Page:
New Waterford buys property to raze drug house

NEW WATERFORD – Council approved the purchase of a four-tenths acre parcel of property on Front Street during a special meeting on Tuesday.

The property sits behind a vacant house on the lot that the county and village want to take down and has a small building on it that is used by a squatter.

By an emergency resolution, the village authorized the purchase which Mayor Shane Patrone said would cost $2,000 as is, but will be closer to $4,000 with closing costs included.

Patrone said the vacant house has attracted drug activity and the building behind it, owned by William and Nancy Benson, will probably need a property survey.

Solicitor Walter Newton explained the village would cover the closing costs and it was “also buying it subject to a person on the property.” He said the village would incur the eviction cost.

Councilwoman Doris Ogle asked if the person living there was aware of what was happening and Patrone said, “I think he knows this is coming” and Administrator Fred Fink said he might have a notion, but when he finds out said he “won’t be happy.”

Regarding the vacant house, Patrone said it was a drug house. “It needs to go away … it will eliminate problems. Our idea is to get rid of all the issues with the property.”

Council voted 5-0 with Councilman Tom Cresanto an excused absence, to proceed with the purchase.

In other business, during a finance committee meeting, Patrone said Columbiana County Commissioner Tim Weigle asked if the village had any objections to being included in the East Palestine Area Chamber of Commerce once it changes its name (including the word “area”).

Patrone put the question out to see if council had any objections and Ogle said more cooperation between areas is helpful.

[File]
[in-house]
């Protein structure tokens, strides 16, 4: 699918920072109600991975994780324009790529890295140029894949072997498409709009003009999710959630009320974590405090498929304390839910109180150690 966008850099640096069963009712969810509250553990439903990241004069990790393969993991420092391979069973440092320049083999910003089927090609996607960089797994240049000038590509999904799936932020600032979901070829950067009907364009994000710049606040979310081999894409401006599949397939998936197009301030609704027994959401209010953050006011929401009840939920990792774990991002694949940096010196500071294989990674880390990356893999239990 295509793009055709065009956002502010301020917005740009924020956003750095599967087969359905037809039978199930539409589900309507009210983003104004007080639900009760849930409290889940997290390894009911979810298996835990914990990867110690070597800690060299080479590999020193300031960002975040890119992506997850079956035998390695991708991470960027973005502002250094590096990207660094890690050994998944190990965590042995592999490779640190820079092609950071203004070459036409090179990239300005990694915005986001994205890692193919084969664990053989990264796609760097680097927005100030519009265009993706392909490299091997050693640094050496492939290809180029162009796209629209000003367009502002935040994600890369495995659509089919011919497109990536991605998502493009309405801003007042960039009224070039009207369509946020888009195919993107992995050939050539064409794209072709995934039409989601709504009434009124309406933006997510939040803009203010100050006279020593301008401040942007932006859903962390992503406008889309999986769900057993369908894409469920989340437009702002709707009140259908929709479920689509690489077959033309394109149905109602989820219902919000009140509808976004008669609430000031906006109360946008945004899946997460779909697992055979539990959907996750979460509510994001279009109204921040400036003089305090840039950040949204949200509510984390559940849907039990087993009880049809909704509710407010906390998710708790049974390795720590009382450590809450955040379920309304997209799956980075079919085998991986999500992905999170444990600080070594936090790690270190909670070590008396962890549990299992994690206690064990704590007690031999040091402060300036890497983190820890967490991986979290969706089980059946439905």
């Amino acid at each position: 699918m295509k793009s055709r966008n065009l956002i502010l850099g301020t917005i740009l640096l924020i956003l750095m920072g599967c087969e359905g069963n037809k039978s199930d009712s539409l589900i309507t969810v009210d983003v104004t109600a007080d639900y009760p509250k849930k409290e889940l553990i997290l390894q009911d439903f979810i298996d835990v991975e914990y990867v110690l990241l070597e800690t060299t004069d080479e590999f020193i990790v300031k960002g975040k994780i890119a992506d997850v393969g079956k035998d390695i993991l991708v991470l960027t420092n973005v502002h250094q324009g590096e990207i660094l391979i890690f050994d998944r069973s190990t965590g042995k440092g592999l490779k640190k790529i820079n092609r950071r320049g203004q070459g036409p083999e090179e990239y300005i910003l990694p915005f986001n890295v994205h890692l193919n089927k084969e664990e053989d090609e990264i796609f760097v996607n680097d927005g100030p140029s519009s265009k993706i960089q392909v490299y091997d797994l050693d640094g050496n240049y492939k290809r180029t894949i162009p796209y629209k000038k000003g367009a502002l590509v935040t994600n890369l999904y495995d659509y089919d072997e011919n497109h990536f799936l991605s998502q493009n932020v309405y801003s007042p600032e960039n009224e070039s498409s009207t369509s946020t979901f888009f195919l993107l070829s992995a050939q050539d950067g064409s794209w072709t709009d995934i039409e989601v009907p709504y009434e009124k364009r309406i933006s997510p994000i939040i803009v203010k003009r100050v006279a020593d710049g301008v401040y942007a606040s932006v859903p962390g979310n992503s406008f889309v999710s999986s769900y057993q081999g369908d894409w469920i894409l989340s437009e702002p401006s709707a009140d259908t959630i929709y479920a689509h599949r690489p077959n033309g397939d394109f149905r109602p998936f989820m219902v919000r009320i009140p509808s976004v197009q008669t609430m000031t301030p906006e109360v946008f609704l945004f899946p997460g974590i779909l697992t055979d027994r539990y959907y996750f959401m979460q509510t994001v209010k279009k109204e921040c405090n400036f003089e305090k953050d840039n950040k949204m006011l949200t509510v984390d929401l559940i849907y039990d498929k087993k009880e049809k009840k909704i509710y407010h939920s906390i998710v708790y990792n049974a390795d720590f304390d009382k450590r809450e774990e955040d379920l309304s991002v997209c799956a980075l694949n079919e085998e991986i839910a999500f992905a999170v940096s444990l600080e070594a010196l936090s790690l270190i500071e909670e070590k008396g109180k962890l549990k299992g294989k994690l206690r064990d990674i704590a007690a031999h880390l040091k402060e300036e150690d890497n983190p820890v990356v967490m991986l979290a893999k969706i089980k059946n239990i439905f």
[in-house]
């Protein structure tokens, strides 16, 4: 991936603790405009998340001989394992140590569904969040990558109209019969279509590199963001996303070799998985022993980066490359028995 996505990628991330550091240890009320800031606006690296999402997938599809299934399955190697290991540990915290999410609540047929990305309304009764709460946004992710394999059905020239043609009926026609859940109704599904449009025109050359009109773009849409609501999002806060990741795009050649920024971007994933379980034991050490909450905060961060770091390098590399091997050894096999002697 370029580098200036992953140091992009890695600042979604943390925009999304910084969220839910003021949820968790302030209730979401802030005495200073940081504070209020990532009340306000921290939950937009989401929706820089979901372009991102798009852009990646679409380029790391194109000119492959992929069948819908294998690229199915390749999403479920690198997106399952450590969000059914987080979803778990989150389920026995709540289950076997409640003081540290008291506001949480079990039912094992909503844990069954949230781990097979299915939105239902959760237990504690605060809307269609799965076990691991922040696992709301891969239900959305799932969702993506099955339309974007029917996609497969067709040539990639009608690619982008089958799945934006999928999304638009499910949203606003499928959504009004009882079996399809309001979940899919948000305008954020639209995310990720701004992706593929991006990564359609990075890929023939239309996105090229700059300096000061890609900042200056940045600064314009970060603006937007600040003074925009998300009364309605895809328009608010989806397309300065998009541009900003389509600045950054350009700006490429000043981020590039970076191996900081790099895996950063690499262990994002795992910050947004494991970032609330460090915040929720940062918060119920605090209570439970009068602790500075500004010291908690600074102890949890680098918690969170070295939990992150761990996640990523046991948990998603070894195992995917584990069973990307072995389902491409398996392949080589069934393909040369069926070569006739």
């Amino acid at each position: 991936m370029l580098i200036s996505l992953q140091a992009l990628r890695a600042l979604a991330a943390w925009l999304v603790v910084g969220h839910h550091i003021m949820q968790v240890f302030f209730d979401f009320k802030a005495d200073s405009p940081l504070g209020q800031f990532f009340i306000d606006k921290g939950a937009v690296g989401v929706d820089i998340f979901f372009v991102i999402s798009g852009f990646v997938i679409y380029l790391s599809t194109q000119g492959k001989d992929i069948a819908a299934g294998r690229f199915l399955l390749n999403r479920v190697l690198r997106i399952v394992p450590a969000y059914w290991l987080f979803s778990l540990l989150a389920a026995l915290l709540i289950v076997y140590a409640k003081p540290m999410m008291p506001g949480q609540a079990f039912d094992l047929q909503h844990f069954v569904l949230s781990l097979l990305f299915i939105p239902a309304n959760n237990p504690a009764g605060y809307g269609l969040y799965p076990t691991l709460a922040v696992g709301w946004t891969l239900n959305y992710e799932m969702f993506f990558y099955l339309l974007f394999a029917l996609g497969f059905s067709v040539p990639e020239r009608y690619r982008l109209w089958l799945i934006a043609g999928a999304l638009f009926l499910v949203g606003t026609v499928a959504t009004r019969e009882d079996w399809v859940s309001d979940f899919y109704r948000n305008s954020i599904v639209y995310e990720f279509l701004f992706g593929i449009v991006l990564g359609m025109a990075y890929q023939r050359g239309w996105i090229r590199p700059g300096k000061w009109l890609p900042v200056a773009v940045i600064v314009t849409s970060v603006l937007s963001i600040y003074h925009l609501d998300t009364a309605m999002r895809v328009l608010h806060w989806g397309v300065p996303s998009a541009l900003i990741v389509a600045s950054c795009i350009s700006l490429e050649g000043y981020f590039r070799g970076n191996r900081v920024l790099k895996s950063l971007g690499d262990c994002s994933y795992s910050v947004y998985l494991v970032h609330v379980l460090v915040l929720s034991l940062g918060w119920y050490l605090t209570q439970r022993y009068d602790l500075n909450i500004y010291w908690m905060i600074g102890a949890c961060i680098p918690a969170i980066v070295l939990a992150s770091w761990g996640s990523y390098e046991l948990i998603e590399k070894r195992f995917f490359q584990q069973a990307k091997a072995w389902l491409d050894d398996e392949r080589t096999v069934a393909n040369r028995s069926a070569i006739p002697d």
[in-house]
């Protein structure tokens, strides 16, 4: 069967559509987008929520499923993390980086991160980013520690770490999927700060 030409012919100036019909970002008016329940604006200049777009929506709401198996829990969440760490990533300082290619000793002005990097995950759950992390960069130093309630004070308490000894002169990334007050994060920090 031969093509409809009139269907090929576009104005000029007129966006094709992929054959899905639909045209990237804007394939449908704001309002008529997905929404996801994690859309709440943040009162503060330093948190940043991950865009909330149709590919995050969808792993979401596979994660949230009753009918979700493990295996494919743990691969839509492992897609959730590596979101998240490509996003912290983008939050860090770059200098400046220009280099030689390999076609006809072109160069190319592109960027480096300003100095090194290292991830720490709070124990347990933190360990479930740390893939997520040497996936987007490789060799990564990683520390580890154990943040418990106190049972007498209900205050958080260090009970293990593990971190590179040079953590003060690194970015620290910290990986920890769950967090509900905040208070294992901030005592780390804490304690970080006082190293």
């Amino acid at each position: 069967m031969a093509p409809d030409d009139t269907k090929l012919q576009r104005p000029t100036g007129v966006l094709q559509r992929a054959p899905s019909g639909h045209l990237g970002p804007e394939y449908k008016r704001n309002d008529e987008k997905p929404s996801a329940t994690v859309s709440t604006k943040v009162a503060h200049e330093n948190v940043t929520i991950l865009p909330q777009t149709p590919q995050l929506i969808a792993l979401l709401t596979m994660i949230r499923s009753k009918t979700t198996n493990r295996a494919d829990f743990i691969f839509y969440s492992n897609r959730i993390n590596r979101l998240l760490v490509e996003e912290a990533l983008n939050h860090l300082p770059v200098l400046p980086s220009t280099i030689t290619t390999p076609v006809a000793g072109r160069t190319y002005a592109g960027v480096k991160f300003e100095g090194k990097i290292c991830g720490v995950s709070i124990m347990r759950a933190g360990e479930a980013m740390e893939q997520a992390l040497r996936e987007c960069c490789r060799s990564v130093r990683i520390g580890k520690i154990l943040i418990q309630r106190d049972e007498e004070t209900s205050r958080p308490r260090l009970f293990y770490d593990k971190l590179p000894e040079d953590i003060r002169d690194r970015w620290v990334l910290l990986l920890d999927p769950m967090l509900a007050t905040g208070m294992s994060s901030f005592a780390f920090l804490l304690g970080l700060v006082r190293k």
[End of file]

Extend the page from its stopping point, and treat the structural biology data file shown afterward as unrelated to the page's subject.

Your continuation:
The committee also discussed the contract from Quicksall Engineering for a facilities plan that Newton had in revised form.

The plan will result from studying the village’s potable water distribution system and make recommendations regarding how to upgrade it.

Newton noted they took a number of items out of the contract and said it was simpler but while it addressed some of the former concerns, “we may have to fine tune it.”

Newton said he was still concerned about what the company termed “additional services.”

Newton said that needed clarification along with what efforts the company said it would make to help obtain funding for execution of the plan.

Ogle noted the $25,000 charge was opened ended and Newton said the company was probably trying to cover itself if the scope of the project changed.

Overall, he said, “I think it’s much closer to what you guys are looking for here” and Councilman Gary DeMarchis said once a few of those issues were cleaned up council might act.

Newton said, “We can make a few (more) changes).”

Patrone said they were looking at grant application deadlines and wanted to get in on March of 2015 to “optimize any opportunities to go for grants.”

The committee agreed to have Newton contact the company regarding the remaining issues. Also, Fiscal Officer Dave Slagle said the state auditor’s report for the village was issued and Patrone said the village did well in it.